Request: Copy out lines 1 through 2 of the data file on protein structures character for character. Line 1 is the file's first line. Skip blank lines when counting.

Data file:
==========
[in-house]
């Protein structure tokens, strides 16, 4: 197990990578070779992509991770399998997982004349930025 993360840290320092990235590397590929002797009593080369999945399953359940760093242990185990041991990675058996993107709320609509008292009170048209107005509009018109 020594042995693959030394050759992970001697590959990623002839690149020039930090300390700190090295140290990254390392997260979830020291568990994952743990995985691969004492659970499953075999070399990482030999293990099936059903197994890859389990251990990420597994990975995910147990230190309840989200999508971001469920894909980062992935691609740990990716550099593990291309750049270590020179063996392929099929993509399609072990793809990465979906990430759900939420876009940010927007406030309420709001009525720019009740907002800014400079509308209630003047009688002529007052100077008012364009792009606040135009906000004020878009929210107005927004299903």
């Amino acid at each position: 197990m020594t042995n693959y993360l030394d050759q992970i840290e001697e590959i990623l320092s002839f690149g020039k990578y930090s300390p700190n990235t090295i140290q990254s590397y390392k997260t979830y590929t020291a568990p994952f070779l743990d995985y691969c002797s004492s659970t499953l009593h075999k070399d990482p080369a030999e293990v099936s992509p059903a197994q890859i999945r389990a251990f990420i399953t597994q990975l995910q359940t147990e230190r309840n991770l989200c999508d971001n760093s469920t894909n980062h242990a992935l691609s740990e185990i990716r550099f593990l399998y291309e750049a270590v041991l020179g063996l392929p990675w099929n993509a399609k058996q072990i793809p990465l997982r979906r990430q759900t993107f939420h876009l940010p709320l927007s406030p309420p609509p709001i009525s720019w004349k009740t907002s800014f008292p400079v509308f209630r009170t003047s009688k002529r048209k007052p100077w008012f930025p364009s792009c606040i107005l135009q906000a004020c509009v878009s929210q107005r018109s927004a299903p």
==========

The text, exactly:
[in-house]
């Protein structure tokens, strides 16, 4: 197990990578070779992509991770399998997982004349930025 993360840290320092990235590397590929002797009593080369999945399953359940760093242990185990041991990675058996993107709320609509008292009170048209107005509009018109 020594042995693959030394050759992970001697590959990623002839690149020039930090300390700190090295140290990254390392997260979830020291568990994952743990995985691969004492659970499953075999070399990482030999293990099936059903197994890859389990251990990420597994990975995910147990230190309840989200999508971001469920894909980062992935691609740990990716550099593990291309750049270590020179063996392929099929993509399609072990793809990465979906990430759900939420876009940010927007406030309420709001009525720019009740907002800014400079509308209630003047009688002529007052100077008012364009792009606040135009906000004020878009929210107005927004299903």